Endorphins and the Runner's High

Man and woman enjoying endorphin release after exercise
Exercise can cause a release of endorphins. Peopleimages/Getty Images

Often referred to as the body's natural pain relievers, endorphins are biochemical substances your body makes. They have some of the same properties as opiates. Released into your body as a response to situations like pain or stress, endorphins help to reduce pain and can bring about feelings of euphoria, calm, relaxation, and well-being. Since strenuous exercise, especially running, can produce endorphins, sometimes these euphoric feelings are called the "runner's high."

How Endorphins Work

There are over 20 different kinds of endorphins. They are proteins that are produced by the pituitary gland and hypothalamus during exercise and in response to pain, excitement, and other stress stimuli. Acupuncture, chocolate, and hot peppers can also stimulate your body to produce endorphins.

In response to pain, endorphins are distributed throughout the nervous system, where they interact with opiate receptors to reduce the perception of pain. Plus, endorphins also make us feel happy, boost our immune systems, aid with memory, balance our appetites, contribute to the release of sex hormones, and help regulate our body temperature. So anytime we're laughing, stressed out, engaging in sexual activity, exercising, or in pain, endorphins are being released into our bloodstreams.


Endorphins were first discovered in the 1970s by two separate groups of independent investigators, both studying the brains of animals. Scientists John Hughes and Hans W. Kosterlitz from the University of Aberdeen in Scotland first identified and isolated endorphins from the brain of a pig. Simultaneously, Rabi Simantov and Solomon Snyder, both from the United States, identified endorphins in a calf brain. It was also discovered around this time that these endorphins in the human body, as well as the bodies of many animals, are capable of producing morphine-like effects.

The Painkilling Effect

The results of this varied research enabled neuroscientists to determine that the human brain contains endorphins, which the pituitary gland releases when the body is under stress or feeling pain. These endorphins interact with receptors to allow more dopamine to be released into the body, which reduces the overall perception of pain. The effects of this process are similar to the use of a drug such as morphine.

Thus, if an artificial painkiller such as morphine is introduced into your body, it has an effect on the naturally occurring endorphins. The painkiller occupies more of your brain’s pain receptors. Your body senses this, and in return, produces fewer naturally occurring pain reducers. However, when the artificial source is removed (the drug wears off), many pain receptors become empty. This causes a craving for endorphins, and this is how addiction can begin. But endorphins on their own are not dangerous or addictive.

The Runner’s High

For some people, running a long distance can cause a sense of euphoria that's comparable to the high you can get from drugs. The reported sensations of this runner’s high include feelings of extreme peace, a sensation of floating, bliss, euphoria, and increased pain tolerance.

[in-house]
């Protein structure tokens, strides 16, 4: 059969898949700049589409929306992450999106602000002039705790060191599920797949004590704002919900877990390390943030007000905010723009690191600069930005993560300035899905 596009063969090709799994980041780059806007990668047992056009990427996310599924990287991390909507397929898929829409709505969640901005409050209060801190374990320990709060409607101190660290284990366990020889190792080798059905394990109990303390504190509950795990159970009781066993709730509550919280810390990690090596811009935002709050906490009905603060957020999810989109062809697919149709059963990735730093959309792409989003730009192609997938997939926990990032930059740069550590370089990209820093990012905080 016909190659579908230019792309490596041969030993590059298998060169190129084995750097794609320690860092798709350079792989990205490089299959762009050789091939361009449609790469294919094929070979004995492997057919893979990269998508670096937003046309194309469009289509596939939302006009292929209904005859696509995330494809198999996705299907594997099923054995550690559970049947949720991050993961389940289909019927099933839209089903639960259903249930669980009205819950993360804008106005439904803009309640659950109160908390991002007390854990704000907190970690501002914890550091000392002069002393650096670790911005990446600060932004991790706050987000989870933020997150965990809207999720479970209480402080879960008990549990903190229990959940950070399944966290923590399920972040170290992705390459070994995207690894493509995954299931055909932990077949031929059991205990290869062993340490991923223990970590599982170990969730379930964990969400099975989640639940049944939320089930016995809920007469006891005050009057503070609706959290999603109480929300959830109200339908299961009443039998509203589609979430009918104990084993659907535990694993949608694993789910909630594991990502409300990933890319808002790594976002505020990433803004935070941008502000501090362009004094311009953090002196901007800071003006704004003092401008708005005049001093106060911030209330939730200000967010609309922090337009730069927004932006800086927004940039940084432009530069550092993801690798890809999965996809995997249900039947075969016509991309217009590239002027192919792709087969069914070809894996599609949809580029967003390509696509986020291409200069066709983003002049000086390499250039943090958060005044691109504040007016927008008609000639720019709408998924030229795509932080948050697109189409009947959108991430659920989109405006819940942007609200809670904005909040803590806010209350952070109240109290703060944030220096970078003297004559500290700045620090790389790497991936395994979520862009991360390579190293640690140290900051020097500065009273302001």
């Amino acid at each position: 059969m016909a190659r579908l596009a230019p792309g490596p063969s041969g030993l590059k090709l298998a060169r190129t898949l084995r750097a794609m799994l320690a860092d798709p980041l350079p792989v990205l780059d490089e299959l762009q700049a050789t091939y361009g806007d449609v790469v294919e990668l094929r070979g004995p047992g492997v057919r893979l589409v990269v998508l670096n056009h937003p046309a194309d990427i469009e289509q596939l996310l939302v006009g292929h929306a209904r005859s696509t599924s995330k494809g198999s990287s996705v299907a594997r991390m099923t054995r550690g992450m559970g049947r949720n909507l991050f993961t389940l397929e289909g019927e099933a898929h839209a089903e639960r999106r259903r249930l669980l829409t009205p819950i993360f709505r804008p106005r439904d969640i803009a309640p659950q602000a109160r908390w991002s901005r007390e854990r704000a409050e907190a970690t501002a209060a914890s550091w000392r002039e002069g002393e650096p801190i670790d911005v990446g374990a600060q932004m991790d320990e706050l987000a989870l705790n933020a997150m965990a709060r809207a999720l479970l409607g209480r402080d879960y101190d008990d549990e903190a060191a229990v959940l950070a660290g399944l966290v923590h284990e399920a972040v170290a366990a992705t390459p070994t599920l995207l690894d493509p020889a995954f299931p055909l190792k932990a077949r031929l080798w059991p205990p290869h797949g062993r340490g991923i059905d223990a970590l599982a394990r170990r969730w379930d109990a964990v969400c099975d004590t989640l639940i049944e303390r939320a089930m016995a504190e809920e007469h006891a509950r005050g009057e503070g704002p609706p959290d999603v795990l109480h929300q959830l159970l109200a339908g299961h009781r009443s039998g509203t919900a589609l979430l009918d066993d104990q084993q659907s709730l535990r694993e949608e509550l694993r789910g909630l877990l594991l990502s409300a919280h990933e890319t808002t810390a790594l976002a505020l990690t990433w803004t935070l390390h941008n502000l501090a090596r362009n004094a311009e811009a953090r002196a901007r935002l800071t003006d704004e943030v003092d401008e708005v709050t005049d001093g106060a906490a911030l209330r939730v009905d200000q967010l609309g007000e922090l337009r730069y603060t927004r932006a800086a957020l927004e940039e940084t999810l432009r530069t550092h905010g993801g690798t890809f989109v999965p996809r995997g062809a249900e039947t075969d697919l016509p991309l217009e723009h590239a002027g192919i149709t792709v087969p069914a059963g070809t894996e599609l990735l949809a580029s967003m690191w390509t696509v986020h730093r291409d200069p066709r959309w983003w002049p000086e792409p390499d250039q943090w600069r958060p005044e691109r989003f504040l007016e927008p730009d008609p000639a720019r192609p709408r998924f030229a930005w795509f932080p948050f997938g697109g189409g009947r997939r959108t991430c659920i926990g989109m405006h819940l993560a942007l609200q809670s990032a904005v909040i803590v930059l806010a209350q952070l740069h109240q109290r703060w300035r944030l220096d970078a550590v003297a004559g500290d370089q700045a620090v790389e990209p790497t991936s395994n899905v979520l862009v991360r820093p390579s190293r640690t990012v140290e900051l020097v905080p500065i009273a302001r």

This runner’s high has been credited to an increased level of endorphins in the brain, particularly in a small study first published in 2008. Though endorphins are consistently released to your body as you run and certainly increase in your bloodstream, research has since shown that they may be too big to move from your blood into your brain. So they may not actually be the chemical that's responsible for creating a runner's high.

According to a 2015 study on mice, what might be behind these feelings instead is a neurotransmitter called anandamide, an endocannabinoid that is released into your blood (along with endorphins) when you run. Since both chemicals are also released in mice when they run, the study was done with mice that ran on a wheel, using medications to block the effects of each chemical. When endorphins were blocked, there was no change in the symptoms of runner's high like calm, pain tolerance, and sedation. However, when they blocked anandamide, all the runner's high signs went away. Thus, the researchers found that the release of anandamide may be the key to the feelings behind a runner's high.

The bottom line: It may be a while before scientists figure out exactly which chemicals are responsible for a runner's high, but research increasingly points to endocannabinoids rather than endorphins.

Long-Term Benefits of Endorphins

Thanks to brain chemicals, if you're a habitual long-distance runner, your anxiety level is likely much lower than the average person's, and you may have less sensitivity to pain too. The neurotransmitters dopamine, serotonin, and norepinephrine are also boosted when you exercise, which can account for the good feeling many of us get when we're done with a workout.

If you're just getting started with running, you too can build up this level of calm, relaxation, pain tolerance, and feelings of well-being by consistently engaging in moderate to intense levels of exercise. In fact, it's often the reward of those good feelings we get after a long run, which seem to be heavily influenced by endocannabinoids like anandamide, that inspires us to do it again and again, despite the risk of injury and the time and energy running takes.

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